The loan-guarantee program – through which the federal government covers a borrower's debt obligation in the event that the borrower defaults – had been a critical tool for offshore wind developers to get financing.
The DOE says its Financial Institution Partnership Program (FIPP) allows the federal government to share some of the financial risks of projects that employ new technologies that are not yet supported in the commercial marketplace or where private investment has been inhibited.
In a FIPP financing, the DOE pays the credit subsidy costs of loan guarantees and provides a guarantee for up to 80% of a loan provided to a renewable energy generation project by qualified financial institutions. These lenders apply on behalf of the project sponsors or developers and are required to hold a meaningful portion of the unguaranteed credit exposure of the project, aligning their interests with the DOE and project sponsors.
However, without the federal government providing such a financial backstop, the status of several current and future offshore wind projects remains in doubt. Some wind developers, such as NRG Bluewater Wind and Cape Wind, have already been contacted by the DOE.
NRG Bluewater Wind has delayed the construction of a meteorological tower at its planned wind farm off the Delaware coast, citing financial uncertainty due to the elimination of the loan-guarantee program, says Peter Mandelstam, founder and president at NRG Bluewater Wind.
‘It injects considerable uncertainty into the financing for and viability of all U.S. offshore wind projects,’ he says.
NRG Bluewater's planned wind farm would put 49 to 150 turbines about 13 miles off the Delaware coast to generate up to 200 MW of electricity. The company is under contract with Delmarva Power to begin producing power by 2016 and has recently engaged in preliminary discussions with European lenders to get the Delaware project financed.
The DOE also notified Cape Wind Associates that its application for a loan guarantee could not be completely processed by the program's Sept. 30 deadline, according to Mark Rodgers, communications director for Cape Wind.
As result, the application will be on hold until further resources can be made available to the loan-guarantee program, according to Cape Wind, which has proposed a 130-turbine project in Nantucket Sound.
The loan-guarantee program, while crucial to the early offshore wind projects, was also a place where Congress routinely went to pay for other programs. Therefore, the program was oversubscribed well before its Sept. 30 expiration date.
‘Congress pulled previously appropriated funds for loan guarantees multiple times over the past couple of years to offset other spending,’ says Christopher Long, manager of offshore wind and siting policy for the American Wind Energy Association.
According to the DOE, 19 loan guarantees or conditional commitments have been issued since March 2009, totaling $11 billion in investment.
‘In light of the impending, statutorily imposed deadline, we expect that all, or nearly all, of the remaining funding will be utilized by a group of other projects already in the pipeline that have the strongest chance of completing all necessary steps prior to the September 30th deadline,’ wrote Jonathan Silver, director of the DOE's Loan Programs Office, in a DOE blog. ‘Unfortunately, this means that we will simply not have the opportunity to support every project that has applied for the program.’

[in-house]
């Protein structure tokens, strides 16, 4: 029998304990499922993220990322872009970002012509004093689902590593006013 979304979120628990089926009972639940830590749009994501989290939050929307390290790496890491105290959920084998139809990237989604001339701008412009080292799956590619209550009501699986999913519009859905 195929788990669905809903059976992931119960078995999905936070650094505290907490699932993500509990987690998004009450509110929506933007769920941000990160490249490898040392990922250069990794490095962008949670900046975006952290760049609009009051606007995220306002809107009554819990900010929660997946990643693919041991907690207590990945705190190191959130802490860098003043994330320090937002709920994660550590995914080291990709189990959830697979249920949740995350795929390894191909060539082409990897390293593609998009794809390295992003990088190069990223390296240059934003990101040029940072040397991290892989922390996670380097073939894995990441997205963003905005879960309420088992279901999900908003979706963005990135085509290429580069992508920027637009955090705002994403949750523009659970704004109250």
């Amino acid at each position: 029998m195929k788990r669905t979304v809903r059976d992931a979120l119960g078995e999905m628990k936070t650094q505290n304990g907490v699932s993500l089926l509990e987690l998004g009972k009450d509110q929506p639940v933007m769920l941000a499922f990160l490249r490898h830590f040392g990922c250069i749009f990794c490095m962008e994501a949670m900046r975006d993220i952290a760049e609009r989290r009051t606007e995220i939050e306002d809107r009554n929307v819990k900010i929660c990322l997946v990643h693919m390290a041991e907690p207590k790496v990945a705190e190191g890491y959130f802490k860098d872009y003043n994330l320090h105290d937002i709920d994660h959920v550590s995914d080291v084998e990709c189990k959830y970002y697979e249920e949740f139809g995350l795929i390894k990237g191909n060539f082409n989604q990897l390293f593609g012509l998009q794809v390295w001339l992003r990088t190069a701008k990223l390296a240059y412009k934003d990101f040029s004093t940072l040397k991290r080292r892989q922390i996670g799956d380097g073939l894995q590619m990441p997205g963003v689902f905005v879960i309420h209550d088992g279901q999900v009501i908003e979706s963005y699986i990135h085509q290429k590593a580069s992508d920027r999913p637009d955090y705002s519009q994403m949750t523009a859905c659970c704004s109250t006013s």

Now, the offshore wind industry must contend with losing one of its main financing options.
The offshore wind development community has identified both the revival of funding for the loan-guarantee program and the enactment of a long-term extension of the investment tax credit (ITC) as its top priorities, explains Long.
‘The focus in Washington, D.C., at the moment is on deficit reduction,’ he says. ‘But, a strong case can be made that the loan-guarantee program leverages billions of dollars in private funding at little cost and little risk to taxpayers. We will continue working with our members and partners to urge Congress to restore funding to the program along with enacting a long-term extension of the ITC.’
Jim Lanard, president of the Offshore Wind Development Coalition, is hoping that Congress will resuscitate the program.
He says the loan guarantee provided developers and the financial community with a ‘bridge to efficiency’ and that future offshore wind development means more job opportunities.
‘European countries recognize the huge job potential of offshore wind and are supporting efforts to install more offshore wind farms,’ Lanard says. ‘Key policies include approaches that allow projects to be financeable: regulatory certainty and revenue certainty. And, when U.S. policies provide for regulatory certainty and revenue certainty, we will see thousands of high-skilled jobs created for our workers.’
He adds that the wind industry needs to do a better job of communicating.
‘In Europe, there is an expectation that the offshore wind industry will add 215,000 jobs by 2030,’ he says. ‘That's the message we should be trying to send over here.’
The DOE's Silver leaves open the possibility that the loan program could resume.
‘If, in the future, the Loan Programs Office has sufficient budget resources, we may be able to continue evaluating these projects,’ he wrote in the DOE blog.
Photo courtesy of REpower Systems AG